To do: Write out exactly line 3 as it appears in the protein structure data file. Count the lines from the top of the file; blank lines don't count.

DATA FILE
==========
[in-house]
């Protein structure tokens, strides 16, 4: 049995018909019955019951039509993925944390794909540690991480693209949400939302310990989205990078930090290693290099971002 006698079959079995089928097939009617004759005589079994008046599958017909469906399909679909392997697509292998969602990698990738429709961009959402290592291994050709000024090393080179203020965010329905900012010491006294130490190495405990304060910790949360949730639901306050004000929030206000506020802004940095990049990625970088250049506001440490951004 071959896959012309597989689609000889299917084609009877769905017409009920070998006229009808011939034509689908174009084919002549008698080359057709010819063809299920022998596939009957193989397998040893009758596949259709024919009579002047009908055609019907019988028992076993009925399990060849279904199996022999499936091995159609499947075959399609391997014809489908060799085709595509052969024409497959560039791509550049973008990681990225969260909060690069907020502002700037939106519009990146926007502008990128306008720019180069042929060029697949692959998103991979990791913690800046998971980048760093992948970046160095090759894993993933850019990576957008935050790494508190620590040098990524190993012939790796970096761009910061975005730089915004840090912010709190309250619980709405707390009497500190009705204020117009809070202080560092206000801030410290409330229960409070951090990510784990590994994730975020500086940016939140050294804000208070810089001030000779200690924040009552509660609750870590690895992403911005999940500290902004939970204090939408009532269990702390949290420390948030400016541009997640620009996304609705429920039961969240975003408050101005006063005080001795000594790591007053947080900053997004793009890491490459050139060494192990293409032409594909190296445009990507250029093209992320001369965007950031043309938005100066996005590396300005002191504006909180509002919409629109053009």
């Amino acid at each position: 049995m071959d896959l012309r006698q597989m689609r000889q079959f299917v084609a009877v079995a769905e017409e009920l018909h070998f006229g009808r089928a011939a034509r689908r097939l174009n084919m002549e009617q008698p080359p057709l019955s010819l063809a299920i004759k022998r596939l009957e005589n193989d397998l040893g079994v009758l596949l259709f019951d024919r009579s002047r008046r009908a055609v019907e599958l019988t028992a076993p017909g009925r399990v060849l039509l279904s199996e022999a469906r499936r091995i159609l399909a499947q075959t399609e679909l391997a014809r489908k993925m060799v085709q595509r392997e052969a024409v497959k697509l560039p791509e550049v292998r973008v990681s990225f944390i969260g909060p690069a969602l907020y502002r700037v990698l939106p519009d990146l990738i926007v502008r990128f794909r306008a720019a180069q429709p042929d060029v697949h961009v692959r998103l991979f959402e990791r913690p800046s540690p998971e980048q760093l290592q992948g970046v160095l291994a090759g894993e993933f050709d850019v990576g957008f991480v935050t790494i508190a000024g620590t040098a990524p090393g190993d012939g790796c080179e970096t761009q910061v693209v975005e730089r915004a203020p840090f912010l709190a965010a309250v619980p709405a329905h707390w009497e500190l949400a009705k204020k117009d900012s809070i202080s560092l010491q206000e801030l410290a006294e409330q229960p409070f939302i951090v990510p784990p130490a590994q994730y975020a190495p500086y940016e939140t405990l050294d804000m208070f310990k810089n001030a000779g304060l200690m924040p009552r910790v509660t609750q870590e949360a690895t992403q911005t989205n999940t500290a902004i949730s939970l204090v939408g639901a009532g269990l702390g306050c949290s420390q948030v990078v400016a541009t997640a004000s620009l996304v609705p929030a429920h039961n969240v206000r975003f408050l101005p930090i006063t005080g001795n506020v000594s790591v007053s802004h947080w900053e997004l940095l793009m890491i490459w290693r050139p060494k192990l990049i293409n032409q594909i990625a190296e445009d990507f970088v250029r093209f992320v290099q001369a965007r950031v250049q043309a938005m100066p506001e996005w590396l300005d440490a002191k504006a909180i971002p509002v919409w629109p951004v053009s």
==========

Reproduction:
């Amino acid at each position: 049995m071959d896959l012309r006698q597989m689609r000889q079959f299917v084609a009877v079995a769905e017409e009920l018909h070998f006229g009808r089928a011939a034509r689908r097939l174009n084919m002549e009617q008698p080359p057709l019955s010819l063809a299920i004759k022998r596939l009957e005589n193989d397998l040893g079994v009758l596949l259709f019951d024919r009579s002047r008046r009908a055609v019907e599958l019988t028992a076993p017909g009925r399990v060849l039509l279904s199996e022999a469906r499936r091995i159609l399909a499947q075959t399609e679909l391997a014809r489908k993925m060799v085709q595509r392997e052969a024409v497959k697509l560039p791509e550049v292998r973008v990681s990225f944390i969260g909060p690069a969602l907020y502002r700037v990698l939106p519009d990146l990738i926007v502008r990128f794909r306008a720019a180069q429709p042929d060029v697949h961009v692959r998103l991979f959402e990791r913690p800046s540690p998971e980048q760093l290592q992948g970046v160095l291994a090759g894993e993933f050709d850019v990576g957008f991480v935050t790494i508190a000024g620590t040098a990524p090393g190993d012939g790796c080179e970096t761009q910061v693209v975005e730089r915004a203020p840090f912010l709190a965010a309250v619980p709405a329905h707390w009497e500190l949400a009705k204020k117009d900012s809070i202080s560092l010491q206000e801030l410290a006294e409330q229960p409070f939302i951090v990510p784990p130490a590994q994730y975020a190495p500086y940016e939140t405990l050294d804000m208070f310990k810089n001030a000779g304060l200690m924040p009552r910790v509660t609750q870590e949360a690895t992403q911005t989205n999940t500290a902004i949730s939970l204090v939408g639901a009532g269990l702390g306050c949290s420390q948030v990078v400016a541009t997640a004000s620009l996304v609705p929030a429920h039961n969240v206000r975003f408050l101005p930090i006063t005080g001795n506020v000594s790591v007053s802004h947080w900053e997004l940095l793009m890491i490459w290693r050139p060494k192990l990049i293409n032409q594909i990625a190296e445009d990507f970088v250029r093209f992320v290099q001369a965007r950031v250049q043309a938005m100066p506001e996005w590396l300005d440490a002191k504006a909180i971002p509002v919409w629109p951004v053009s």